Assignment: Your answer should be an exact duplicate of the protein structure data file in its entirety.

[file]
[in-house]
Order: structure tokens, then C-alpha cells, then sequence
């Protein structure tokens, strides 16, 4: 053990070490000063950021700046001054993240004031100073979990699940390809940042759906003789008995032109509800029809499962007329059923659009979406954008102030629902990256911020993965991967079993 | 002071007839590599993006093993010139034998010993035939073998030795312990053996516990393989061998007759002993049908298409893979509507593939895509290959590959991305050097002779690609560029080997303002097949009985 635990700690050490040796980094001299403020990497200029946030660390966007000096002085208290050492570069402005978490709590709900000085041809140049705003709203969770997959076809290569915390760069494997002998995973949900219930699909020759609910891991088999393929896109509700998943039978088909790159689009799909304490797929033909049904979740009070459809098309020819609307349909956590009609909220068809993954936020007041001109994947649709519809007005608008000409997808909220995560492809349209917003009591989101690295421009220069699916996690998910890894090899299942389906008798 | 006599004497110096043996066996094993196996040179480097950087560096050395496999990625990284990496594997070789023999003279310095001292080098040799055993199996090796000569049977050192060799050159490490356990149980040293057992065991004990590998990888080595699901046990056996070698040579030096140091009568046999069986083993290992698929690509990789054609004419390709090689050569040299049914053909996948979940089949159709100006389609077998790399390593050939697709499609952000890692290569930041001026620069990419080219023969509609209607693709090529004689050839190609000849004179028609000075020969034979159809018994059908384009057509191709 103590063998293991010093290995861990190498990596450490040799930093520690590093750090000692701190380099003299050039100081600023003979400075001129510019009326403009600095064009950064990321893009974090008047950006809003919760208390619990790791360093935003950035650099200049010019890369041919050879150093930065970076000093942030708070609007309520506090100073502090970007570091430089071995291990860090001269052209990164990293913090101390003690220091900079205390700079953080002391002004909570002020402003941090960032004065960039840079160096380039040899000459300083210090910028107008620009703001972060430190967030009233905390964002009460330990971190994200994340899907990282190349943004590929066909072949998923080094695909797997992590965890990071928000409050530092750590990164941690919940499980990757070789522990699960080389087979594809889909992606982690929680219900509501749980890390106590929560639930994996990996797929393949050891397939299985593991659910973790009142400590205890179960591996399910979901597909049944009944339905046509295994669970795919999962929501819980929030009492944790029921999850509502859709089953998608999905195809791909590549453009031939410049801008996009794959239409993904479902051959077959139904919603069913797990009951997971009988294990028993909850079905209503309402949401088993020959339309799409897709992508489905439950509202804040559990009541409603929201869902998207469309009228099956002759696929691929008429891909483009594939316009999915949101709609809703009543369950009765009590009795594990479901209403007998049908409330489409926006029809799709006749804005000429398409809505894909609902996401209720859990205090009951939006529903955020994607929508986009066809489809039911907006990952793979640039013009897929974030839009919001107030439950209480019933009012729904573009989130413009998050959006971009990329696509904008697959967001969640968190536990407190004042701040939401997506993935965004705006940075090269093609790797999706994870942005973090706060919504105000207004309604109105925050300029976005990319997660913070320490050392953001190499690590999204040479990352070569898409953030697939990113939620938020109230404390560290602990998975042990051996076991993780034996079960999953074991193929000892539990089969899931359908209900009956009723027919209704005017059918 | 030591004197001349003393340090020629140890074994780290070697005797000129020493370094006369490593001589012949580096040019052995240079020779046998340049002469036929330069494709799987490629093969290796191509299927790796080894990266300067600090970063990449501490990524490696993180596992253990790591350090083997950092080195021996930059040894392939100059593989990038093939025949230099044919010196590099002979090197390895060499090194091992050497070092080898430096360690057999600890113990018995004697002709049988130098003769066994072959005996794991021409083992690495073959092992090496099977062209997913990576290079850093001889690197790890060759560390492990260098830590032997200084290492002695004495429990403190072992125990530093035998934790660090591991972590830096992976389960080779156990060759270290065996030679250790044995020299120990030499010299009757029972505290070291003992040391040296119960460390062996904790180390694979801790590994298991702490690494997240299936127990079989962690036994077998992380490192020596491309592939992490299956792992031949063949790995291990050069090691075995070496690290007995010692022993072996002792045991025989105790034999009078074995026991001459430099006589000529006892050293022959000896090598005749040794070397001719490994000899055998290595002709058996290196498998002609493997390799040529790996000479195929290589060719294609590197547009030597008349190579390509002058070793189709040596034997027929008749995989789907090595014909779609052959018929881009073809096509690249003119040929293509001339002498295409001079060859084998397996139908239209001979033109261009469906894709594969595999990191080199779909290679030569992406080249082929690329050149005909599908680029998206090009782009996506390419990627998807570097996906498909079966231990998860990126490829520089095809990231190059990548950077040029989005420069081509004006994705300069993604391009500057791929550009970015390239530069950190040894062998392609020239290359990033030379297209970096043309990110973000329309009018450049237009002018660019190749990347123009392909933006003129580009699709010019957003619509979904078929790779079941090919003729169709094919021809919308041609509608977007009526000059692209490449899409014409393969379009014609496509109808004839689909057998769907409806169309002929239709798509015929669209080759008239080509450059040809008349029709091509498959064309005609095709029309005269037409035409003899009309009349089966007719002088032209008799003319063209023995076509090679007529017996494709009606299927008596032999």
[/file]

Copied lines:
[in-house]
Order: structure tokens, then C-alpha cells, then sequence
């Protein structure tokens, strides 16, 4: 053990070490000063950021700046001054993240004031100073979990699940390809940042759906003789008995032109509800029809499962007329059923659009979406954008102030629902990256911020993965991967079993 | 002071007839590599993006093993010139034998010993035939073998030795312990053996516990393989061998007759002993049908298409893979509507593939895509290959590959991305050097002779690609560029080997303002097949009985 635990700690050490040796980094001299403020990497200029946030660390966007000096002085208290050492570069402005978490709590709900000085041809140049705003709203969770997959076809290569915390760069494997002998995973949900219930699909020759609910891991088999393929896109509700998943039978088909790159689009799909304490797929033909049904979740009070459809098309020819609307349909956590009609909220068809993954936020007041001109994947649709519809007005608008000409997808909220995560492809349209917003009591989101690295421009220069699916996690998910890894090899299942389906008798 | 006599004497110096043996066996094993196996040179480097950087560096050395496999990625990284990496594997070789023999003279310095001292080098040799055993199996090796000569049977050192060799050159490490356990149980040293057992065991004990590998990888080595699901046990056996070698040579030096140091009568046999069986083993290992698929690509990789054609004419390709090689050569040299049914053909996948979940089949159709100006389609077998790399390593050939697709499609952000890692290569930041001026620069990419080219023969509609209607693709090529004689050839190609000849004179028609000075020969034979159809018994059908384009057509191709 103590063998293991010093290995861990190498990596450490040799930093520690590093750090000692701190380099003299050039100081600023003979400075001129510019009326403009600095064009950064990321893009974090008047950006809003919760208390619990790791360093935003950035650099200049010019890369041919050879150093930065970076000093942030708070609007309520506090100073502090970007570091430089071995291990860090001269052209990164990293913090101390003690220091900079205390700079953080002391002004909570002020402003941090960032004065960039840079160096380039040899000459300083210090910028107008620009703001972060430190967030009233905390964002009460330990971190994200994340899907990282190349943004590929066909072949998923080094695909797997992590965890990071928000409050530092750590990164941690919940499980990757070789522990699960080389087979594809889909992606982690929680219900509501749980890390106590929560639930994996990996797929393949050891397939299985593991659910973790009142400590205890179960591996399910979901597909049944009944339905046509295994669970795919999962929501819980929030009492944790029921999850509502859709089953998608999905195809791909590549453009031939410049801008996009794959239409993904479902051959077959139904919603069913797990009951997971009988294990028993909850079905209503309402949401088993020959339309799409897709992508489905439950509202804040559990009541409603929201869902998207469309009228099956002759696929691929008429891909483009594939316009999915949101709609809703009543369950009765009590009795594990479901209403007998049908409330489409926006029809799709006749804005000429398409809505894909609902996401209720859990205090009951939006529903955020994607929508986009066809489809039911907006990952793979640039013009897929974030839009919001107030439950209480019933009012729904573009989130413009998050959006971009990329696509904008697959967001969640968190536990407190004042701040939401997506993935965004705006940075090269093609790797999706994870942005973090706060919504105000207004309604109105925050300029976005990319997660913070320490050392953001190499690590999204040479990352070569898409953030697939990113939620938020109230404390560290602990998975042990051996076991993780034996079960999953074991193929000892539990089969899931359908209900009956009723027919209704005017059918 | 030591004197001349003393340090020629140890074994780290070697005797000129020493370094006369490593001589012949580096040019052995240079020779046998340049002469036929330069494709799987490629093969290796191509299927790796080894990266300067600090970063990449501490990524490696993180596992253990790591350090083997950092080195021996930059040894392939100059593989990038093939025949230099044919010196590099002979090197390895060499090194091992050497070092080898430096360690057999600890113990018995004697002709049988130098003769066994072959005996794991021409083992690495073959092992090496099977062209997913990576290079850093001889690197790890060759560390492990260098830590032997200084290492002695004495429990403190072992125990530093035998934790660090591991972590830096992976389960080779156990060759270290065996030679250790044995020299120990030499010299009757029972505290070291003992040391040296119960460390062996904790180390694979801790590994298991702490690494997240299936127990079989962690036994077998992380490192020596491309592939992490299956792992031949063949790995291990050069090691075995070496690290007995010692022993072996002792045991025989105790034999009078074995026991001459430099006589000529006892050293022959000896090598005749040794070397001719490994000899055998290595002709058996290196498998002609493997390799040529790996000479195929290589060719294609590197547009030597008349190579390509002058070793189709040596034997027929008749995989789907090595014909779609052959018929881009073809096509690249003119040929293509001339002498295409001079060859084998397996139908239209001979033109261009469906894709594969595999990191080199779909290679030569992406080249082929690329050149005909599908680029998206090009782009996506390419990627998807570097996906498909079966231990998860990126490829520089095809990231190059990548950077040029989005420069081509004006994705300069993604391009500057791929550009970015390239530069950190040894062998392609020239290359990033030379297209970096043309990110973000329309009018450049237009002018660019190749990347123009392909933006003129580009699709010019957003619509979904078929790779079941090919003729169709094919021809919308041609509608977007009526000059692209490449899409014409393969379009014609496509109808004839689909057998769907409806169309002929239709798509015929669209080759008239080509450059040809008349029709091509498959064309005609095709029309005269037409035409003899009309009349089966007719002088032209008799003319063209023995076509090679007529017996494709009606299927008596032999």